While Abhishek maintains a light-hearted demeanor in most settings, he deals with the subject’s hard-hitting truth with empathy and maturity.
Chandigarh Kare Aashiqui Movie Review: Chandigarh Kare Aashiqui is a wonderfully entertaining film that defies clichés.
Critic’s Rating: 4.0/5
Manvinder Munjal, called Manu (Ayushmann Khurrana), is a fitness fanatic who runs a gym and is a bodybuilder who competes year after year for the local championship. While he spends all of his time sweating it out and trying to create a dole-shole for that (with little success), his gym is a ghost town. Until Maanvi Brar (Vaani Kapoor), the gym’s freshly appointed Jhoomba (read: Zumba) teacher, steps in. Sparks fly quickly, and the two are quickly lured into a passionate romance. But Maanvi is more than just a beautiful woman. That is the story’s central theme.
Love stories are, after all, love stories. Boy meets girl, some romance, mush-gush, disagreement, makeup or breakup, and the end of the narrative are the most common themes. Here, too, a male meets a lady, but she has a background (not the cliché affair, marriage, kid out of wedlock, or criminal history) that Manu, despite his machismo, finds difficult to stomach. Without giving too much away (Story Idea ascribed to Simran Sahni), let’s just say Maanvi has defied all odds and ‘transformed’ into the person she’s always wanted to be. Will society and her family accept her for what they deem “not normal” in their very typical world, while she feels free and proud of her new identity, one that is true to her true self?
Abhishek Kapoor, the director, doesn’t waste any time and gets straight to the point. Following an introduction to Manu, his friends, and his family, he takes us into Maanvi’s world, gradually and discreetly exposing her background. While he’s getting us ready for Maanvi’s discoveries, he’s also getting us ready for Manu’s first shock, shock, and terror at learning more about the lady he loves so much. And when the time comes, he handles it deftly, without resorting to excessive drama or theatrics in either acting or words.
While Abhishek maintains a light-hearted demeanour in most settings, he deals with the subject’s hard-hitting truth with empathy and maturity. He lays it all out – people’s crude and outrageous reactions to learning the truth about the subject, our general lack of knowledge and information on a topic that needs to be addressed, and how our society is sharply divided on the concept of being ‘inclusive,’ and allowing everyone the freedom to be who they are and what they want to be. Abhishek accomplishes it deftly, interspersing witty jabs — light and gentle, nothing too heavy-handed. Supratik Sen and Tushar Paranjape deserve credit for their honest and relevant writing and conversation, which can be seen in various moments.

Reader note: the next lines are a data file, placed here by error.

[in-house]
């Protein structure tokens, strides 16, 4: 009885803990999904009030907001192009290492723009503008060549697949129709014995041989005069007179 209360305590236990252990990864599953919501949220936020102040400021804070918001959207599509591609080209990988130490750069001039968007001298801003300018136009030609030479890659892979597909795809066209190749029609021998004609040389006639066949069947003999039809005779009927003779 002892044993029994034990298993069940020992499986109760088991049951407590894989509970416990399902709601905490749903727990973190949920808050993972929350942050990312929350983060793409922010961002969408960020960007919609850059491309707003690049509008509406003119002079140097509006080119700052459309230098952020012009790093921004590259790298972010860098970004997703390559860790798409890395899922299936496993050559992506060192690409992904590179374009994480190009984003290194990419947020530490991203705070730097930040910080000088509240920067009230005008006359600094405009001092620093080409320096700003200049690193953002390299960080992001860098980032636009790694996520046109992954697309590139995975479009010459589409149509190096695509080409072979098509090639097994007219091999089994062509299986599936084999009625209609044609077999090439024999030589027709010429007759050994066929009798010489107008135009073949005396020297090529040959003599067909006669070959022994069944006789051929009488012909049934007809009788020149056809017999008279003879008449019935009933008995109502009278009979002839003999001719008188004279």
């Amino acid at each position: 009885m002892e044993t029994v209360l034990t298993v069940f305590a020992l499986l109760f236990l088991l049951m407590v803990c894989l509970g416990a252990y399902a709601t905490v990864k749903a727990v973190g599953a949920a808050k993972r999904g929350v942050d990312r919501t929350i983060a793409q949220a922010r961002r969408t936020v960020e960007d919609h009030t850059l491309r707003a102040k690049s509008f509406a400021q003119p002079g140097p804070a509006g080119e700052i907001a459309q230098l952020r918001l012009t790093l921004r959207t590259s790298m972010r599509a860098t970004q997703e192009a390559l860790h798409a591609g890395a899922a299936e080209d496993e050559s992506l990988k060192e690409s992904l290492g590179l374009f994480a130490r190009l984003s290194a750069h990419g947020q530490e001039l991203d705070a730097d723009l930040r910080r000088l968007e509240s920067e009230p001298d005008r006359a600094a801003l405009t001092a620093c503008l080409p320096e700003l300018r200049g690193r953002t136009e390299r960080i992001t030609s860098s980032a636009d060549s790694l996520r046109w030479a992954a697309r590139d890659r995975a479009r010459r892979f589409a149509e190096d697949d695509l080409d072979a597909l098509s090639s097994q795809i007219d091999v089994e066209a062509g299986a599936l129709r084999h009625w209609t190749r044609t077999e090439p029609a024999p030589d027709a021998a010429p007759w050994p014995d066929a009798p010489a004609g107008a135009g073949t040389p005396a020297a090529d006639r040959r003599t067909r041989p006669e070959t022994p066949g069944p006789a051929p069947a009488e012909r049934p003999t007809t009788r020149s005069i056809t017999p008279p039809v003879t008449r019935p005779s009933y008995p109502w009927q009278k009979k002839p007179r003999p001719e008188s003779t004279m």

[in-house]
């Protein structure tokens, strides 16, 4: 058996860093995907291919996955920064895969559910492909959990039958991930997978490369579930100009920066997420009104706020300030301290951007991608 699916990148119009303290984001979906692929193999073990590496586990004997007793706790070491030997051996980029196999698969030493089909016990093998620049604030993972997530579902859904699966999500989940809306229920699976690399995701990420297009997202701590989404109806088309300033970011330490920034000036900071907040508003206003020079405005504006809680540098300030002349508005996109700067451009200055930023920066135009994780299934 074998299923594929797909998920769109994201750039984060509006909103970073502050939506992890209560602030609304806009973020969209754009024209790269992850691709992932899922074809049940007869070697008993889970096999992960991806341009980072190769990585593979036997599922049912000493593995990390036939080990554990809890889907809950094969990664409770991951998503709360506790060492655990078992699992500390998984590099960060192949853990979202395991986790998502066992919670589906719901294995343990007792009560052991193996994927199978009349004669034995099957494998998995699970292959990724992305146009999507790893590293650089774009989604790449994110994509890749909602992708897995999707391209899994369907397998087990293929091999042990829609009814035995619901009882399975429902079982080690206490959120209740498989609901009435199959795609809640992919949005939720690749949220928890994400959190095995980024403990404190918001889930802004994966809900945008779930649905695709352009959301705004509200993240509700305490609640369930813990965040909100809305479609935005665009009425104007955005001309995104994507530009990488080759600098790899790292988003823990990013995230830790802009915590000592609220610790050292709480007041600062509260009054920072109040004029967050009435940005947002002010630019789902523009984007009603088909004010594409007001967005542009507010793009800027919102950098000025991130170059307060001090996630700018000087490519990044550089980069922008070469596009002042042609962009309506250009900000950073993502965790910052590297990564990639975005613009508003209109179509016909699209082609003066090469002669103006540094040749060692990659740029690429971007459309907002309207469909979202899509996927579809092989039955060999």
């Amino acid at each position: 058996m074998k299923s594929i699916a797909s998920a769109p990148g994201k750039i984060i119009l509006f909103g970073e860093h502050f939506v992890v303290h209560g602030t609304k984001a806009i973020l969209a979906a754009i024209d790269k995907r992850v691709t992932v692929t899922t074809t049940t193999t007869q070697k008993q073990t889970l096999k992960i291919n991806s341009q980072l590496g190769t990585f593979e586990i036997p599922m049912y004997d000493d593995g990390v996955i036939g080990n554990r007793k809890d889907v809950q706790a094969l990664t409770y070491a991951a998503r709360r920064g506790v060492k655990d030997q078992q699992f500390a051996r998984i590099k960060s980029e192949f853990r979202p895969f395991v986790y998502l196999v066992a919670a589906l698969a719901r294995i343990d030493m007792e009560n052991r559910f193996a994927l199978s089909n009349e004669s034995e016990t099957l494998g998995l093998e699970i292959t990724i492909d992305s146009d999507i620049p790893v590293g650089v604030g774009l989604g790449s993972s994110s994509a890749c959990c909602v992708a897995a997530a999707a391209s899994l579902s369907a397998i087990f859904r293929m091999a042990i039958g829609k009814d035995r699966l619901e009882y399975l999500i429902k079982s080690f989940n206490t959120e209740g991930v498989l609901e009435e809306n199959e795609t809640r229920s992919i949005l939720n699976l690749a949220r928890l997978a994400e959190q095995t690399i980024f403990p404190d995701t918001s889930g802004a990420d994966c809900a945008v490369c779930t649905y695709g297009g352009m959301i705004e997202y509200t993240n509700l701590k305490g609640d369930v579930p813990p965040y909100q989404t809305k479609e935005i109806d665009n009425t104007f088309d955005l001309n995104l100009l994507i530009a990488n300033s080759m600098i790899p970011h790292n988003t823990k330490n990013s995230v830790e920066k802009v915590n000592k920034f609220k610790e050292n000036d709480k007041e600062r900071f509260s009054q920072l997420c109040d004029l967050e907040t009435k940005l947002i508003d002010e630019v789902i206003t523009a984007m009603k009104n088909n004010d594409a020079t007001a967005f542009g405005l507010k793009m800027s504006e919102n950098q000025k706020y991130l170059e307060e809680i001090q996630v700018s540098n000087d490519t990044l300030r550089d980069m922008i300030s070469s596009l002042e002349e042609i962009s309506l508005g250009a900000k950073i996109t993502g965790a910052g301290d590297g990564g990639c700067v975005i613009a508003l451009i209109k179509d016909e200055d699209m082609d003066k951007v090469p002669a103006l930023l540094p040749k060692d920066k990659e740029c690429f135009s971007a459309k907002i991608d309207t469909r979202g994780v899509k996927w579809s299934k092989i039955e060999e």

Whether it’s the Munjal family pressuring Manu to marry, his widower father (Girish Dhamija) waiting to marry his Muslim girlfriend, Maanvi’s father (Kanwaljit Singh) being supportive of her choices despite her mother’s strong opposition, or Manu’s overbearing sisters meddling in all of Manu’s affairs, there’s never a dull moment in this film.
The performances are ‘awesome’! Ayushmann Khurrana immerses himself in the role (literally!). Keep an eye on him while he undergoes a metaphysical transformation. He does an excellent job portraying Manu, and the fact that he is a Chandigarh native may have helped him crack it. He dresses the part, walks the part, and speaks the part.
Vaani Kapoor gets her teeth into her character right away and delivers an unreserved performance. Vaani and Ayushmann not only look beautiful together, but they also have a hot on-screen chemistry.
Goutam Sharma and Gourav Sharma (as Manu’s twin pals) are funny, while Aanjjan Srivastav (Manu’s grandpa), Kanwaljit Singh, Tanya Abrol, and Girish Dhamija (as Manu’s grandfather) and Kanwaljit Singh, Tanya Abrol, and Girish Dhamija (as Manu’s grandfather) perform supporting roles admirably.
The set design by Bindiya Chhabria is colourful, and cinematographer Manoj Lobo has captured this odd love story masterfully. The editing of Chandan Arora is excellent. The soundtrack, composed by Sachin-Jigar and with lyrics by Priya Saraiya, Vayu, and IP Singh, propels the story along. Though the Holi song appears unexpectedly, it acts as an excellent catalyst for Manu and Maanvi’s romance to accelerate.
In the post-Covid age, when we’re always wrestling with what’s the new normal, it’s important to dive deep and ask what ‘normal’ actually means. Have we developed our own standards and normality to meet the demands of the few people in the world who are stuck in this false sense of normalcy? Isn’t it past time to change things up a little, go outside of your comfort zone, and break free from stereotypes? Chandigarh Kare Aashiqui does this while still keeping you entertained.